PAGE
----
News / Africa

New Mobile Service in Uganda Allows Refugees to Find Lost Family

TEXT SIZE - +
Michael Onyiego

A new mobile application is being launched Friday to help reunite families torn apart by violence and natural disaster. The new technology, being tested in Uganda, could help refugees separated for years reconnect in a matter of minutes.

Over the past 40 years, civil war and ethnic violence have been a near constant threat to peace and stability in the Great Lakes region of Africa. In recent years, more than 60,000 United Nations peacekeepers have been deployed to the border region of Uganda, Rwanda, Burundi and the Democratic Republic of the Congo. One of the greatest concerns of these peacekeeping missions has been protecting the millions of civilians forced to flee their homes as a result of these conflicts.

The UN Refugee Agency, UNHCR, has designated more than one million as persons of concern in Uganda alone. Without a moment's notice, many refugees are forced to flee with little or nothing, leaving friends and family behind forever. While agencies such as the UN can provide food, shelter and security to refugee populations, reuniting them with loved ones often proves difficult. The sheer size of many refugee flows in the region limits the ability of refugee agencies to actively seek out lost relatives on an individual basis.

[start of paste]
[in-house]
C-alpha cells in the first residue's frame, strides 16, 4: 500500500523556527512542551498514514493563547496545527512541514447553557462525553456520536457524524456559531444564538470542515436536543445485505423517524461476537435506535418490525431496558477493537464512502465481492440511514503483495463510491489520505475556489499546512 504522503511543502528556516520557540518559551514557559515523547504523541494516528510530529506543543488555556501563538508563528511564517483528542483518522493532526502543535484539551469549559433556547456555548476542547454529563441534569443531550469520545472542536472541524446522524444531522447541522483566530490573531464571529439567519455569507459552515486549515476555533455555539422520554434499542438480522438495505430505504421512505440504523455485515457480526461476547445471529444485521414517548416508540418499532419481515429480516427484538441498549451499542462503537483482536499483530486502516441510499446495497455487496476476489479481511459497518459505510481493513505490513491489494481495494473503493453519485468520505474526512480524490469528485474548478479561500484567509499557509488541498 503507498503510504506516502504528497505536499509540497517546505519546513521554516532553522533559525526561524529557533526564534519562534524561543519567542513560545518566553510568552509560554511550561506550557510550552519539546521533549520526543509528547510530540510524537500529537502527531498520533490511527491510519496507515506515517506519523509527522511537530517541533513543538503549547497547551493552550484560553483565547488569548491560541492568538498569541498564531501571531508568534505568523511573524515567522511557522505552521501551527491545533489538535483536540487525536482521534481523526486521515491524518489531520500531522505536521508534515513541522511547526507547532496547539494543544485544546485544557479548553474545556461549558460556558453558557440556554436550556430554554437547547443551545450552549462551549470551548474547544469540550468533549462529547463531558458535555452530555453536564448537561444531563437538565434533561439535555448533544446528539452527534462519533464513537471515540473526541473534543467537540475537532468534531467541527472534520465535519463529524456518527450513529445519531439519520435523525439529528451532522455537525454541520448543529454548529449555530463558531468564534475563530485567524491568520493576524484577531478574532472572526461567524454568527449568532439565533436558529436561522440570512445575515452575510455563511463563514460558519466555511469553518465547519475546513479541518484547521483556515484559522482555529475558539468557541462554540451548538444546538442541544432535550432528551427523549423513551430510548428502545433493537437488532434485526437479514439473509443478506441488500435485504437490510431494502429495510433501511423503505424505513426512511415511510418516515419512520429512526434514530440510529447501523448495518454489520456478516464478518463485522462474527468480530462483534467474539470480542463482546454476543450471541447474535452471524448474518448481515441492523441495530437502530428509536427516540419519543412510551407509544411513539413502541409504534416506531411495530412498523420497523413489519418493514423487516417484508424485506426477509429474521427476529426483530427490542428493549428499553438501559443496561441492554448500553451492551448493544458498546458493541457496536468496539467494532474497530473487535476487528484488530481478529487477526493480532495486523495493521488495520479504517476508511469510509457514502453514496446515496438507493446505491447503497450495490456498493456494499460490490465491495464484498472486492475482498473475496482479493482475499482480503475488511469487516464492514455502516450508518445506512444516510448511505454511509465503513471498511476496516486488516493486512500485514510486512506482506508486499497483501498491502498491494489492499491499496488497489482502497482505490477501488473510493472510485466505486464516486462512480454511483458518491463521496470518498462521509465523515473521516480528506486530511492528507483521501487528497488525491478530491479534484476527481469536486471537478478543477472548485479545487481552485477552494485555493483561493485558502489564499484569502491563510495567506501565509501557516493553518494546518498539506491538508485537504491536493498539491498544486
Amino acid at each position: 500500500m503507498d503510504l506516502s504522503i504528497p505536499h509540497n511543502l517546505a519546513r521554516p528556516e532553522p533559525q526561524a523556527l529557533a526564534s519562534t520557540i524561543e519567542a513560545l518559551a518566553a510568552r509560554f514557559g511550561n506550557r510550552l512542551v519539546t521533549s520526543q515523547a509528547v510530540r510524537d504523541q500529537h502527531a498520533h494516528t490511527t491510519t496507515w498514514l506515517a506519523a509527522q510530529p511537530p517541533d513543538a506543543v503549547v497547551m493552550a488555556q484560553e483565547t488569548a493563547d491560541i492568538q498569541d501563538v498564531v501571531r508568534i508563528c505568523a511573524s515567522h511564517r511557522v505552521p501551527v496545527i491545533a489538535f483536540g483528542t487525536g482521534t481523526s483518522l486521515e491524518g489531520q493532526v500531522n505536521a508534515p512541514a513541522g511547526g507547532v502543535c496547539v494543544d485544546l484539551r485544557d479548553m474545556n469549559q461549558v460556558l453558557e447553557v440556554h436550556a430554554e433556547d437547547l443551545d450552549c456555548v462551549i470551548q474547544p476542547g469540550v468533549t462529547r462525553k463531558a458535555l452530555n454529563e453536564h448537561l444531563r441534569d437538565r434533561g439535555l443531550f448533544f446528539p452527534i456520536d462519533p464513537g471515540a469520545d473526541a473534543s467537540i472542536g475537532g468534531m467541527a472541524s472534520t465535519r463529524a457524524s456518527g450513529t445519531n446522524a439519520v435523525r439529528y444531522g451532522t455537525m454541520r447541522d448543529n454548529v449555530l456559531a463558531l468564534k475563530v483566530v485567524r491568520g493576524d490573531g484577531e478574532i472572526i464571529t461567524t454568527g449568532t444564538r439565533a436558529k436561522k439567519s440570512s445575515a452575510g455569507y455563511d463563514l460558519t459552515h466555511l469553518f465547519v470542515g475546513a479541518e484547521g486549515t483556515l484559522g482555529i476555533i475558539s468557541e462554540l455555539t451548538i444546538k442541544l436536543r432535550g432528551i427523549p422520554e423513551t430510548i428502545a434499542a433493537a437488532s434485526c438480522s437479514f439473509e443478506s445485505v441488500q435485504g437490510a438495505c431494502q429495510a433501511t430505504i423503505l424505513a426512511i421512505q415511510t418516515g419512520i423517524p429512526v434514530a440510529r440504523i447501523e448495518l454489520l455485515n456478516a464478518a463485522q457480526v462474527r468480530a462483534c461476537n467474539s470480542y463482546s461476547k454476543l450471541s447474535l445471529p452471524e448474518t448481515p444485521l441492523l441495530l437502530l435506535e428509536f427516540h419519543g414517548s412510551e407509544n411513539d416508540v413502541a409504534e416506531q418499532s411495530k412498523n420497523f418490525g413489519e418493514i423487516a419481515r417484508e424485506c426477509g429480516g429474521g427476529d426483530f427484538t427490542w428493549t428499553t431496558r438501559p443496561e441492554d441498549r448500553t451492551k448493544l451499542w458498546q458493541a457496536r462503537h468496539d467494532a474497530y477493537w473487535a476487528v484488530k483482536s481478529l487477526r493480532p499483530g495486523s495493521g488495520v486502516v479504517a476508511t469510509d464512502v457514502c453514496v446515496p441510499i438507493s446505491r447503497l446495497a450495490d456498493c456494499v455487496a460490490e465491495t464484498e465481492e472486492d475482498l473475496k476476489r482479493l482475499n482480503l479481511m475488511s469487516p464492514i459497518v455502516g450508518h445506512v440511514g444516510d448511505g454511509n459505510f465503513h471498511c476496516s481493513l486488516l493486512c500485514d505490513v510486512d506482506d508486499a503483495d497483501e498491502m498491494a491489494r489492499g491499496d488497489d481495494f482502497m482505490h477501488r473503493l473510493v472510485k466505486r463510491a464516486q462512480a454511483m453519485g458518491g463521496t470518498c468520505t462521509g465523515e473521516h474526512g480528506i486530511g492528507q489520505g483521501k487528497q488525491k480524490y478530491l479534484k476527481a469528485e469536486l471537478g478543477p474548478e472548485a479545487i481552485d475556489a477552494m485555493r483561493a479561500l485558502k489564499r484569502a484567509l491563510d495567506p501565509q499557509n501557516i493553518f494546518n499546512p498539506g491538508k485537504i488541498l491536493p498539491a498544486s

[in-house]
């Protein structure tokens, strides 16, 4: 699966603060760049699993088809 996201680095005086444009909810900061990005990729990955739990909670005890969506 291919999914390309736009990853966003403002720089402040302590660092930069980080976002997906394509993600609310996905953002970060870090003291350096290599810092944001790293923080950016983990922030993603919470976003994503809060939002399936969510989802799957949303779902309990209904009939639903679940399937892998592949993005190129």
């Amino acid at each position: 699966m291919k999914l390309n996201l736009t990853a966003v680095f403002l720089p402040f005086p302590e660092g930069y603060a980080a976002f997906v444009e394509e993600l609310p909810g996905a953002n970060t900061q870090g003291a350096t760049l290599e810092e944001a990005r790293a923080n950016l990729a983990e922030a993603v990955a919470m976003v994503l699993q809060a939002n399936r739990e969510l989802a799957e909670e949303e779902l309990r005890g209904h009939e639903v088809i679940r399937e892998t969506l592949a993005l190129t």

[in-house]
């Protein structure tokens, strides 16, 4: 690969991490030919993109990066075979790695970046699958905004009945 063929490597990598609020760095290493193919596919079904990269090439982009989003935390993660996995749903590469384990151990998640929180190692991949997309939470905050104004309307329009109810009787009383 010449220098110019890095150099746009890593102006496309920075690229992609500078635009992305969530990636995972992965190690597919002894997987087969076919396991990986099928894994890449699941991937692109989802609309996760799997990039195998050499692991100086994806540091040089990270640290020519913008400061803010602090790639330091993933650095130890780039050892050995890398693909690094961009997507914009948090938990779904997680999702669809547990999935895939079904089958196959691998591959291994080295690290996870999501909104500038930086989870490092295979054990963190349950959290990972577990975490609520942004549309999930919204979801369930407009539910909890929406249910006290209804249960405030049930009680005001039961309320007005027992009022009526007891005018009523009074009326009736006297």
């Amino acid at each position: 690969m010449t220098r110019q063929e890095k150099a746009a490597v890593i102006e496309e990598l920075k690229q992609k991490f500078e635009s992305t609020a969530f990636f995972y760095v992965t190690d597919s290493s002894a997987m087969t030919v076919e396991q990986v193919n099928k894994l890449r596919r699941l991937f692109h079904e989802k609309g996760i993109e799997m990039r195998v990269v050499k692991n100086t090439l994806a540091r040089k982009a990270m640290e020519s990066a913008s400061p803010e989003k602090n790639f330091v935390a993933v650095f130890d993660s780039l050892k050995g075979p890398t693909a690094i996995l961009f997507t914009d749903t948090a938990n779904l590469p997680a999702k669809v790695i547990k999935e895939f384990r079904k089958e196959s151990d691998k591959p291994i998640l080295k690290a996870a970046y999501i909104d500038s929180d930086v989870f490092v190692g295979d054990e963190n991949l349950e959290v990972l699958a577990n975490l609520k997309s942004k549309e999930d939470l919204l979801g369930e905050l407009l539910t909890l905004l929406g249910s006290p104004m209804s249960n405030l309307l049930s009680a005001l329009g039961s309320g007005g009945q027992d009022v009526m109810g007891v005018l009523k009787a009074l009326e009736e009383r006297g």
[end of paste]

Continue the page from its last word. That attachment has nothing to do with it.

But a new mobile application is now promising to give refugees the ability to find their loved ones. In partnership with the UNHCR, Ericsson and telecom provider MTN, Denmark-based Refugees United is launching a pilot program in Uganda which will allow refugees to register and search for loved ones through an online database accessible through mobile phones.

The work of Refugees United was originally focused on integrating and providing access to refugee databases online, but director Christopher Mikkelsen says using mobile phones provides more direct access to refugee populations.

"Mobile phones are extremely interesting in terms of refugee family tracing because the vast majority of refugees have access to one," said Christopher Mikkelsen. "Our preliminary research done around east Africa shows that all the way up towards 78 percent of refugees have access to a phone. This doesn't mean that they have one themselves, but there may be a community phone. While it can be tremendously difficulty ot reach refugees via the web, it is much simpler and much more efficient to go via mobile phones that furthermore is a process they are familiar with."